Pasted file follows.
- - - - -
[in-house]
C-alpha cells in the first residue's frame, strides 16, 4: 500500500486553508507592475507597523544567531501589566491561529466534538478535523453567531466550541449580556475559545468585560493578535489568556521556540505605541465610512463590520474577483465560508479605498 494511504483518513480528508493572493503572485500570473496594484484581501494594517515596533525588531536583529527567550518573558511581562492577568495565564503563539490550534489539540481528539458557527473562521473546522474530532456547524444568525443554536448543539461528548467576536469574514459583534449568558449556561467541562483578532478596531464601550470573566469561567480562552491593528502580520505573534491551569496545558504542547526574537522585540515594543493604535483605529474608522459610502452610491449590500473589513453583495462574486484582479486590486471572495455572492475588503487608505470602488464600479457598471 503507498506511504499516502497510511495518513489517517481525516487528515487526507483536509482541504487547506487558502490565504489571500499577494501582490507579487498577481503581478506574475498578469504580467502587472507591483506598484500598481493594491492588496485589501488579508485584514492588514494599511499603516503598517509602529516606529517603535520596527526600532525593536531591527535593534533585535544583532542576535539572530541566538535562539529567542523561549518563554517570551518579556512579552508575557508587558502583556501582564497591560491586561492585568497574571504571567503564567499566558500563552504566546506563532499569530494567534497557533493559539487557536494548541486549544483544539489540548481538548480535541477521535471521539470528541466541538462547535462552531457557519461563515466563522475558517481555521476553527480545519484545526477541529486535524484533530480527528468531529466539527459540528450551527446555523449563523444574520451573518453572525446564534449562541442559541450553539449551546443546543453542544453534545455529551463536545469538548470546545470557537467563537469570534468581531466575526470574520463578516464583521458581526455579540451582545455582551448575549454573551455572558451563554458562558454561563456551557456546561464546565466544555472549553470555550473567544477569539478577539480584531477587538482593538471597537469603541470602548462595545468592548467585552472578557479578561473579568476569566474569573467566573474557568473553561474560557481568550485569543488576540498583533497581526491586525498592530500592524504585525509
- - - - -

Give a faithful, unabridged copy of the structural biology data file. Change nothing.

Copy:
[in-house]
C-alpha cells in the first residue's frame, strides 16, 4: 500500500486553508507592475507597523544567531501589566491561529466534538478535523453567531466550541449580556475559545468585560493578535489568556521556540505605541465610512463590520474577483465560508479605498 494511504483518513480528508493572493503572485500570473496594484484581501494594517515596533525588531536583529527567550518573558511581562492577568495565564503563539490550534489539540481528539458557527473562521473546522474530532456547524444568525443554536448543539461528548467576536469574514459583534449568558449556561467541562483578532478596531464601550470573566469561567480562552491593528502580520505573534491551569496545558504542547526574537522585540515594543493604535483605529474608522459610502452610491449590500473589513453583495462574486484582479486590486471572495455572492475588503487608505470602488464600479457598471 503507498506511504499516502497510511495518513489517517481525516487528515487526507483536509482541504487547506487558502490565504489571500499577494501582490507579487498577481503581478506574475498578469504580467502587472507591483506598484500598481493594491492588496485589501488579508485584514492588514494599511499603516503598517509602529516606529517603535520596527526600532525593536531591527535593534533585535544583532542576535539572530541566538535562539529567542523561549518563554517570551518579556512579552508575557508587558502583556501582564497591560491586561492585568497574571504571567503564567499566558500563552504566546506563532499569530494567534497557533493559539487557536494548541486549544483544539489540548481538548480535541477521535471521539470528541466541538462547535462552531457557519461563515466563522475558517481555521476553527480545519484545526477541529486535524484533530480527528468531529466539527459540528450551527446555523449563523444574520451573518453572525446564534449562541442559541450553539449551546443546543453542544453534545455529551463536545469538548470546545470557537467563537469570534468581531466575526470574520463578516464583521458581526455579540451582545455582551448575549454573551455572558451563554458562558454561563456551557456546561464546565466544555472549553470555550473567544477569539478577539480584531477587538482593538471597537469603541470602548462595545468592548467585552472578557479578561473579568476569566474569573467566573474557568473553561474560557481568550485569543488576540498583533497581526491586525498592530500592524504585525509